River birch is used mainly for local enterprises such as the manufacture of inexpensive furniture, basket hoops, and turned articles. Experiments in North Carolina did not indicate that it is desirable for commercial pulpwood production, but naturally occurring merchantable-sized trees are often harvested for pulpwood when mixed with other bottomland hardwoods. Strength of the wood makes it suitable for the manufacture of artificial limbs and children's toys. As the wood weighs about 560 kg/m³ (35 lb/ft³), it is somewhat lighter than commercially important birches (3). Because of its tolerance to acid soils, river birch has been used successfully in strip mine reclamation. It has also been used in erosion control (13). Its graceful form, attractive bark, and high resistance to the bronze birch borer (Agrilus anxius)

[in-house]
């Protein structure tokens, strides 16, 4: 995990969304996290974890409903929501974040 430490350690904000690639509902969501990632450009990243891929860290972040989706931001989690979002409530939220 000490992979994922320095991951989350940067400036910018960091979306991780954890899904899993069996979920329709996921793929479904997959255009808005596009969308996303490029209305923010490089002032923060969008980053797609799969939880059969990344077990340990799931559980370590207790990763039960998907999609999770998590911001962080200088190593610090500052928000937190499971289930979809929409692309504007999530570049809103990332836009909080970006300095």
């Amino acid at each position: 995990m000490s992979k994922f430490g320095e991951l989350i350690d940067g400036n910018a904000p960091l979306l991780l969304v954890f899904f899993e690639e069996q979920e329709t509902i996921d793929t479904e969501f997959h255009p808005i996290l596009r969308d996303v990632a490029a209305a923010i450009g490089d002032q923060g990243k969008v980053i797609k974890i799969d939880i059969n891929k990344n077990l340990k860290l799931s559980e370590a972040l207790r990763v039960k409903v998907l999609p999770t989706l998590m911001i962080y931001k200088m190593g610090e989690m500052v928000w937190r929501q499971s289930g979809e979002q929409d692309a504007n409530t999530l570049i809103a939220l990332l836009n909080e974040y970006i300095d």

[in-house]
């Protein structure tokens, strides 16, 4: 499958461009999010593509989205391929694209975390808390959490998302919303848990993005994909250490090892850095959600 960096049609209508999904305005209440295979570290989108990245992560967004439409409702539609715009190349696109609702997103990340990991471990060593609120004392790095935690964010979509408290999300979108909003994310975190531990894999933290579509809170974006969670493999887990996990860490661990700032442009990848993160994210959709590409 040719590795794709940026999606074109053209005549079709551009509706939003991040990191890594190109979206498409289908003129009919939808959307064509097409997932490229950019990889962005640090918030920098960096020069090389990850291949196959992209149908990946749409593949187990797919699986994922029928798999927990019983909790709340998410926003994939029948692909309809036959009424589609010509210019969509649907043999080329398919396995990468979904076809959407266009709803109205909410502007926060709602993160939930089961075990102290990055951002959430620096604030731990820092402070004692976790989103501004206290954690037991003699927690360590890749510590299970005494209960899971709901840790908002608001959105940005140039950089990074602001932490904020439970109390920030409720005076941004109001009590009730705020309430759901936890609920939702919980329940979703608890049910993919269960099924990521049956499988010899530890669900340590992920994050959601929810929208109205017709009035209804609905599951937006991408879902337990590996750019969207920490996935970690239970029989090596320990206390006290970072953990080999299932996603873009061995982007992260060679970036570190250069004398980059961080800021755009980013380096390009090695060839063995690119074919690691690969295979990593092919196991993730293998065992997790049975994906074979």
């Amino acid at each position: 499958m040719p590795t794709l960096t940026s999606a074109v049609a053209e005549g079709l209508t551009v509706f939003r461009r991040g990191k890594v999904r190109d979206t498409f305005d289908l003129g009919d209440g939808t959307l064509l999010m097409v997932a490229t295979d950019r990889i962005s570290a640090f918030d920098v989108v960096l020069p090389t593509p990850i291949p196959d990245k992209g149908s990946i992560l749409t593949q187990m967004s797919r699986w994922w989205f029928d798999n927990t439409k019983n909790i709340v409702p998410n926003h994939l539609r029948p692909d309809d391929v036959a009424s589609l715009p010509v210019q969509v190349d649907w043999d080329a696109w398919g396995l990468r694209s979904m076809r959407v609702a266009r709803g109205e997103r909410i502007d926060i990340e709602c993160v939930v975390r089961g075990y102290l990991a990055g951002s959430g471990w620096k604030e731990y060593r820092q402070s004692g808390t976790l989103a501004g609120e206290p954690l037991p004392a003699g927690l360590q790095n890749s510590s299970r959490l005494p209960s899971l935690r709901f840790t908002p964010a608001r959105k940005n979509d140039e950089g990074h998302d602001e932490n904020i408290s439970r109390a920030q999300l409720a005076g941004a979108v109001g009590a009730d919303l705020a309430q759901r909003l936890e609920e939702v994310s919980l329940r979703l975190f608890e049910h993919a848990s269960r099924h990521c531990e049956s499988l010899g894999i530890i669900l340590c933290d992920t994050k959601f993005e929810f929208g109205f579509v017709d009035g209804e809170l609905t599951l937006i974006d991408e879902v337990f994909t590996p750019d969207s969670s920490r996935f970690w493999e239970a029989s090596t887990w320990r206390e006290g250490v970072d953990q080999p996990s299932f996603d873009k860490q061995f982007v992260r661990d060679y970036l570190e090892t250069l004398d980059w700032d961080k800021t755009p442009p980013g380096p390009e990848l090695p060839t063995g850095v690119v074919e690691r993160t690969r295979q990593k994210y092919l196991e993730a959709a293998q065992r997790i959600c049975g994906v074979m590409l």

make it desirable for ornamental planting, especially in the Northeastern and Midwestern States. Young bark varies in color from silvery gray to light reddish brown or cinnamon colored and is lustrous with darker, narrow, longitudinal lenticels. Bark on fast-growing young trees may peel into papery strips. On older trees, bark on branches may be gray, smooth, and shiny; on the main trunk it may vary from dark reddish brown to gray or almost black with inch-thick irregular scales (fig. 3). Seeds are sometimes eaten by birds and the foliage is browsed by white-tailed deer (15).
Burns, Russell M., and Barbara H. Honkala, technical coordinators. 1990. Silvics of North America: 1. Conifers; 2. Hardwoods. Agriculture Handbook 654 (Supersedes Agriculture Handbook 271,Silvics of Forest Trees of the United States, 1965). U.S. Department of Agriculture, Forest Service, Washington, DC. vol.2, 877 pp.